It might be the holidays, but this summer’s cinema won’t let you leave education behind; last week’s release The Internship allowed us to watch Vince Vaughn and Owen Wilson gain work experience instead of doing it ourselves, and this Friday Pixar’s Monsters University will deliver a slice of US campus life complete with scales, fangs, and horns.
But exactly what demographic are the Disney animation house aiming at with this prequel to 2001’s Monsters, Inc.? It may be hard to believe, but it really has been twelve years since Mike and Sulley (voiced respectively by Billy Crystal and John Goodman) first graced the big screen.
By flashing back in Mike and Sulley’s friendship to examine their university years Pixar cannily exploit the fact that many children who loved the monsters’ first outing are now teenagers or adults, and may have lived through university themselves. Yet the animated format (and summer release date) means the studio can also rely on parents to take younger children along to see the film.
As if this didn’t already secure financial success, the film will be released in 3D as well as 2D (as is all too often the case these days) allowing for a boost in box office revenue through mark up on 3D cinema tickets as opposed to 2D ones, not to mention the charges for 3D glasses (which you will invariably forget the next time you see a 3D film).
In an incredibly lazy (and money-grabbing) marketing move earlier this year Pixar re-released Monsters, Inc. in revamped 3D format. Despite the not negligible technical achievements of 3D film makers in recent years, I find it difficult to see re-releases given 3D rush jobs as anything but a symptom of greed (I’m looking at you James Cameron).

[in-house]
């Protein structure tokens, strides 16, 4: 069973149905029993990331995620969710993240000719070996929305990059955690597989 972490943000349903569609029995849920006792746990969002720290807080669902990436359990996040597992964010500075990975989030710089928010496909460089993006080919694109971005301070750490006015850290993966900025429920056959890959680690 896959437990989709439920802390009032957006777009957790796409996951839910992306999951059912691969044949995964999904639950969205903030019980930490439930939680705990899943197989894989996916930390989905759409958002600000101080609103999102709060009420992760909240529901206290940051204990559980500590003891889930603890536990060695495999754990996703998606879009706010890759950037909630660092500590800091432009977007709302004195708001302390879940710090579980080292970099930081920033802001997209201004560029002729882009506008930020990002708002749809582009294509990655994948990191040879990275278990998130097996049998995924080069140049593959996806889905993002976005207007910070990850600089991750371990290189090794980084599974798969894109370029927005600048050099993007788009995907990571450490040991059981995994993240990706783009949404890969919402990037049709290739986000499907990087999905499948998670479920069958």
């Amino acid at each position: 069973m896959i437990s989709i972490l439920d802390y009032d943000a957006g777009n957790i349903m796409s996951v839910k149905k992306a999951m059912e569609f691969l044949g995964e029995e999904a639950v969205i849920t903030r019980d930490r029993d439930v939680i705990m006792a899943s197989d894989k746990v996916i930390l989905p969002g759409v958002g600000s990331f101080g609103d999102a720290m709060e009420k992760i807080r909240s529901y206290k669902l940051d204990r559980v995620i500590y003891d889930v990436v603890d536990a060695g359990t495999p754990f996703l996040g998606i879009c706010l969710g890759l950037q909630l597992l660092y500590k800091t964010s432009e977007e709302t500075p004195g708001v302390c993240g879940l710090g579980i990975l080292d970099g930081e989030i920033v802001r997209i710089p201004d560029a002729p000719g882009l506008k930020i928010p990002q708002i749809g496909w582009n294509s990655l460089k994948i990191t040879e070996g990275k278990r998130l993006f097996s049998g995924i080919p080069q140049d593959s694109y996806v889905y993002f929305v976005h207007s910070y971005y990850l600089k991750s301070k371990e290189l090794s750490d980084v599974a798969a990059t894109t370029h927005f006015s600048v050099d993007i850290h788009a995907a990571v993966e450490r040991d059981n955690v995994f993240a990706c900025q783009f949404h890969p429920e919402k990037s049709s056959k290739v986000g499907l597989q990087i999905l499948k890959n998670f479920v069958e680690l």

More thoughtful and impressive marketing work has also preceded the Monsters University release, however. The film’s accompanying website mimics those of actual academic institutions, boasting animated scenes of campus life and inviting prospective students to apply to the ‘School of Scaring’. The imitation of a university’s online platform is a technique only likely to be recognised by those over a certain age, whereas the klutzy comedy of the film’s trailers is likely to tickle children far more than adults.
Pixar’s animations have always had a fairly universal appeal, attracting and entertaining many age groups. For instance, in 2010 the belated addition to the Toy Story saga reached out to old fans whilst drawing in the next generation (and brought about the sale of a new wave of Woody and Buzz costumes).
So, whoever you are, I guess I’ll see you at the cinema on Friday, in order to watch Mike and Sulley’s scaring antics all over again, albeit in their shrunken forms. I’ll be the one not wearing 3D glasses.